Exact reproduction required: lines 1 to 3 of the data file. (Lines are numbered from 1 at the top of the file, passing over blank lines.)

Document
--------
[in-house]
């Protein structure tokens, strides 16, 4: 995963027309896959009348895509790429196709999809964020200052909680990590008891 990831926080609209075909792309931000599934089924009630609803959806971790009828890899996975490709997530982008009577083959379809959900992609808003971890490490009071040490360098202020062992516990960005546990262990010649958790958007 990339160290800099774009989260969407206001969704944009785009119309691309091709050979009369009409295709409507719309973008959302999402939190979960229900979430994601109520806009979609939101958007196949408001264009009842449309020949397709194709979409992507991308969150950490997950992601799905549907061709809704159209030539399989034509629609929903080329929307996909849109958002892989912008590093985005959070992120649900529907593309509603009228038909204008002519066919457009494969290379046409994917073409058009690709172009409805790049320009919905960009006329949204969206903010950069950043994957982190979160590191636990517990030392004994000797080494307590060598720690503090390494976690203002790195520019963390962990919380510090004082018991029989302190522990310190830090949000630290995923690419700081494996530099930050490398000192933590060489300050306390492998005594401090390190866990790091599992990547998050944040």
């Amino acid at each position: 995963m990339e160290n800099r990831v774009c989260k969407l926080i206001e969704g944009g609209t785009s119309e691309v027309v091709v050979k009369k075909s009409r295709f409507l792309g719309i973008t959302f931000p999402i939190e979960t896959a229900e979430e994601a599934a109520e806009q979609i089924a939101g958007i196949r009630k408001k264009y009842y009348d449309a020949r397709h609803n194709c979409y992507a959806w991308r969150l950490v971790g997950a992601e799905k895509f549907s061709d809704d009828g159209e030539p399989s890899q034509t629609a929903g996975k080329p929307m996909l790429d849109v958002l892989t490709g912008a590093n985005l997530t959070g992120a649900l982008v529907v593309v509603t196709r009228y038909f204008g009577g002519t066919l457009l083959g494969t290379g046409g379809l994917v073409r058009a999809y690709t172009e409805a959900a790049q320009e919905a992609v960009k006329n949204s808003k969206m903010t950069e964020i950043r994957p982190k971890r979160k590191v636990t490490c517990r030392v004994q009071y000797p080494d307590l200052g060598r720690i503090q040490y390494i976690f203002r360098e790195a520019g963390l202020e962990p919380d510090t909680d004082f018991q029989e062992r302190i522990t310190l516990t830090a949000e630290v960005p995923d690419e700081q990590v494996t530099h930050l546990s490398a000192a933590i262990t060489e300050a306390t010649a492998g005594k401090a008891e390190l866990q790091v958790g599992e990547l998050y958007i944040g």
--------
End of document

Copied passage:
[in-house]
């Protein structure tokens, strides 16, 4: 995963027309896959009348895509790429196709999809964020200052909680990590008891 990831926080609209075909792309931000599934089924009630609803959806971790009828890899996975490709997530982008009577083959379809959900992609808003971890490490009071040490360098202020062992516990960005546990262990010649958790958007 990339160290800099774009989260969407206001969704944009785009119309691309091709050979009369009409295709409507719309973008959302999402939190979960229900979430994601109520806009979609939101958007196949408001264009009842449309020949397709194709979409992507991308969150950490997950992601799905549907061709809704159209030539399989034509629609929903080329929307996909849109958002892989912008590093985005959070992120649900529907593309509603009228038909204008002519066919457009494969290379046409994917073409058009690709172009409805790049320009919905960009006329949204969206903010950069950043994957982190979160590191636990517990030392004994000797080494307590060598720690503090390494976690203002790195520019963390962990919380510090004082018991029989302190522990310190830090949000630290995923690419700081494996530099930050490398000192933590060489300050306390492998005594401090390190866990790091599992990547998050944040």
């Amino acid at each position: 995963m990339e160290n800099r990831v774009c989260k969407l926080i206001e969704g944009g609209t785009s119309e691309v027309v091709v050979k009369k075909s009409r295709f409507l792309g719309i973008t959302f931000p999402i939190e979960t896959a229900e979430e994601a599934a109520e806009q979609i089924a939101g958007i196949r009630k408001k264009y009842y009348d449309a020949r397709h609803n194709c979409y992507a959806w991308r969150l950490v971790g997950a992601e799905k895509f549907s061709d809704d009828g159209e030539p399989s890899q034509t629609a929903g996975k080329p929307m996909l790429d849109v958002l892989t490709g912008a590093n985005l997530t959070g992120a649900l982008v529907v593309v509603t196709r009228y038909f204008g009577g002519t066919l457009l083959g494969t290379g046409g379809l994917v073409r058009a999809y690709t172009e409805a959900a790049q320009e919905a992609v960009k006329n949204s808003k969206m903010t950069e964020i950043r994957p982190k971890r979160k590191v636990t490490c517990r030392v004994q009071y000797p080494d307590l200052g060598r720690i503090q040490y390494i976690f203002r360098e790195a520019g963390l202020e962990p919380d510090t909680d004082f018991q029989e062992r302190i522990t310190l516990t830090a949000e630290v960005p995923d690419e700081q990590v494996t530099h930050l546990s490398a000192a933590i262990t060489e300050a306390t010649a492998g005594k401090a008891e390190l866990q790091v958790g599992e990547l998050y958007i944040g």